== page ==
‘Budget 2024 – a missed opportunity’ – ASTI President
Budget 2024 does not address the big issues in education requiring urgent investment such as class size, teacher shortages and school guidance/ counselling services, according to ASTI President Geraldine O’Brien.
The OECD Education at a Glance 2023 report reveals that Ireland is in last place out of 36 countries for investment in second-level education as a percentage of gross domestic product (GDP). The report also shows that actual expenditure per second-level student in Ireland is below the OECD and EU averages.
Commenting on Budget 2024, Ms O’Brien said:
“We are extremely disappointed and concerned that despite the fact that schools are struggling to fill vacant teaching positions and students are in too large classes, the Budget does not address the big issues. It is a missed opportunity.”
“Modern curricula require that significant practical, collaborative, and experiential work takes place in the classroom. This is not sustainable in overcrowded classes. Teachers are simply not able to give every student the attention they require.”
Student numbers increasing
The ASTI notes 740 additional teaching posts across primary and second-level schools. These teaching posts relate to demographic changes including an increase in the number of students attending second-level schools. Therefore, there will be no reduction in the pupil-teacher ratio.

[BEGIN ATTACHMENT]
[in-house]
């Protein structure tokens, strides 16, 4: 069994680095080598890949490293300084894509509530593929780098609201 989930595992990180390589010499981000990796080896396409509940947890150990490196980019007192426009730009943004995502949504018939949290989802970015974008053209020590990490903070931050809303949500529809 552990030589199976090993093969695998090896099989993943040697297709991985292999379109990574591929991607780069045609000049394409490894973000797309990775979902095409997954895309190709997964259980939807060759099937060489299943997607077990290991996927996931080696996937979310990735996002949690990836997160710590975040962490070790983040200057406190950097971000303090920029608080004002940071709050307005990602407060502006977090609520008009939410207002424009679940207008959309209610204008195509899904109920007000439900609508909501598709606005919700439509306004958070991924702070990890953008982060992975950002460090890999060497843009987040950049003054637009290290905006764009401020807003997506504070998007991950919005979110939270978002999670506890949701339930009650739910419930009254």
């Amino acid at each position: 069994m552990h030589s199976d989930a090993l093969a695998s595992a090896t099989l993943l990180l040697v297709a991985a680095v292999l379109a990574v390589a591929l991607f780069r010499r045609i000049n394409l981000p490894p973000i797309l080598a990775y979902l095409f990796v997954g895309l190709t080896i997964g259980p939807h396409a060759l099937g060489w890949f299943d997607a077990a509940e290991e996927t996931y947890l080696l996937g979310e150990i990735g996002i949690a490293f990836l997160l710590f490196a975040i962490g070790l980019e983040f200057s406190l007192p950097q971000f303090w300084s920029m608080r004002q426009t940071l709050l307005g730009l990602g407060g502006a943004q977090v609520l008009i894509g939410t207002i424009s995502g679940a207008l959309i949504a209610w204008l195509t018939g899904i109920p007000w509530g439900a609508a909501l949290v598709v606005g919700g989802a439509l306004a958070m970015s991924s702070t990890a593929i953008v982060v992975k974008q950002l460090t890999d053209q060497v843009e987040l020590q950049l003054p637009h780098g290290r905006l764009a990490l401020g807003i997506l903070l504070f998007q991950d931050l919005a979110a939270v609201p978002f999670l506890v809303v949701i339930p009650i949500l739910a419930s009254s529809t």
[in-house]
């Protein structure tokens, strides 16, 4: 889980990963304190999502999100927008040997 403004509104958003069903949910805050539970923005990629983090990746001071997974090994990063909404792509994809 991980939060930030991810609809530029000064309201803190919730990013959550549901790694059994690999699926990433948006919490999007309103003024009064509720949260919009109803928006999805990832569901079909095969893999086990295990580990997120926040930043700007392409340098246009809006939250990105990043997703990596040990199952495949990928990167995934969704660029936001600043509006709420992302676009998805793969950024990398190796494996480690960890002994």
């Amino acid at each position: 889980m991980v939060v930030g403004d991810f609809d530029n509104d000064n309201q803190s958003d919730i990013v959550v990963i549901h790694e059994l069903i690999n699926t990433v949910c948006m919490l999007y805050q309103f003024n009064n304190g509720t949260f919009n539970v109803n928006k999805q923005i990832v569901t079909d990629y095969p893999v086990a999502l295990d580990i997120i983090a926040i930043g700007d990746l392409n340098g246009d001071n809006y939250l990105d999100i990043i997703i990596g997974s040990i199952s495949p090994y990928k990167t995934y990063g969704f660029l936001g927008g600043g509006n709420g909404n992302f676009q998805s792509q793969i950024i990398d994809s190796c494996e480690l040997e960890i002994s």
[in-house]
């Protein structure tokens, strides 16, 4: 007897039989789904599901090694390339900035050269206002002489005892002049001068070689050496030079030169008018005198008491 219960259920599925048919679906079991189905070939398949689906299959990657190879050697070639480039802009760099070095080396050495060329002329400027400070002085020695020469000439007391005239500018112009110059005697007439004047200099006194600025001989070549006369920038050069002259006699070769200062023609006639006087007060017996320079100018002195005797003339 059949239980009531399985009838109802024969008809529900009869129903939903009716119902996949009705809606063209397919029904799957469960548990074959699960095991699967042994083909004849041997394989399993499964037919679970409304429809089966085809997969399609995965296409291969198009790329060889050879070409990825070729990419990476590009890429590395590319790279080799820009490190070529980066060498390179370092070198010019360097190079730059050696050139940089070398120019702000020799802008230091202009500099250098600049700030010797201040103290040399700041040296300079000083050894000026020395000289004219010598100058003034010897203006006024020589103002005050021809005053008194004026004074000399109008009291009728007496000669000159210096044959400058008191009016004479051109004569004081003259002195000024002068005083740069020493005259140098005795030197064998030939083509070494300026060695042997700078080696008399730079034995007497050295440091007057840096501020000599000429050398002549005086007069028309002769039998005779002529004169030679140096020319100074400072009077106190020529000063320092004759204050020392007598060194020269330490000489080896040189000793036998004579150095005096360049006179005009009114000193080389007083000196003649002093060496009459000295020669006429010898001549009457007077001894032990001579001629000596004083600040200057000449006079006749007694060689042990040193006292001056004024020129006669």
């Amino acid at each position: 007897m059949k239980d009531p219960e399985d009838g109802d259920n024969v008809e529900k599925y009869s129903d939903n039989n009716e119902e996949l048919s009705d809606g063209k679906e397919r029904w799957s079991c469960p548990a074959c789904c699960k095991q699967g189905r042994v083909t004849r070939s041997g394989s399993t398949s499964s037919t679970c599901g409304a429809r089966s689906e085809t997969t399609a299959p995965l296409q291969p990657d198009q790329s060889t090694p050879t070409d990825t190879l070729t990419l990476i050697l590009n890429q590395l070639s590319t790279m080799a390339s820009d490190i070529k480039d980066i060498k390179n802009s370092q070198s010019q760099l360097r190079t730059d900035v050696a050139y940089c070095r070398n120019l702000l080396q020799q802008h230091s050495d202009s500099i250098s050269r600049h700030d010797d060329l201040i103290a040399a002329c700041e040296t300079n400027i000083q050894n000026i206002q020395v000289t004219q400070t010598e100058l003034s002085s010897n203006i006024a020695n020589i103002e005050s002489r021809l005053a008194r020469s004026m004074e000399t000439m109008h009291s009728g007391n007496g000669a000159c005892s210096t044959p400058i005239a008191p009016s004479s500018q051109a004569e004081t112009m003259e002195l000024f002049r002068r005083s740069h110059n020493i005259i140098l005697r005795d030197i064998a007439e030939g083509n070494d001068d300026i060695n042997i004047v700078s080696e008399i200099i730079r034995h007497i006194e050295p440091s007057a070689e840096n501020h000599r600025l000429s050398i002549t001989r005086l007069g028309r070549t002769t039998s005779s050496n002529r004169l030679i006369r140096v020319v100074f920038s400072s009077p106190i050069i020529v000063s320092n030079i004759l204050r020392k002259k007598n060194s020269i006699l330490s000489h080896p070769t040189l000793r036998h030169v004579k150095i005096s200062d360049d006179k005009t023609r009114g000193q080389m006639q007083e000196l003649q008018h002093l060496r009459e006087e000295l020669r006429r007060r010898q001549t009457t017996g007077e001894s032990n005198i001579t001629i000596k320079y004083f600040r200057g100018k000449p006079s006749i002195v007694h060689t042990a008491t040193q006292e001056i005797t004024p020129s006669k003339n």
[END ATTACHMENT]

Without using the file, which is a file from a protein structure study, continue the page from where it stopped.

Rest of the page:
The ASTI President welcomed the announcement regarding free school books for Junior Cycle students. However, the ASTI is disappointed that the one-off additional funding for schools this year has been reduced from €90 million in 2023 to €61 million in 2024. Schools struggled to survive on last year’s allocation.
School middle management
The Minister for Education Norma Foley had indicated a movement in middle management provision in second-level schools at ASTI Annual Convention, which she stated would be subject to budget constraints, and it is extremely disappointing that this has not been delivered upon in Budget 2024. Schools are surviving with skeletal management structures.
“It is almost a decade and a half since austerity measures wreaked havoc for management structures in schools,” said Geraldine O’Brien.
“The Government must restore middle management posts to pre-austerity levels. Many of these posts relate to student pastoral care in schools.”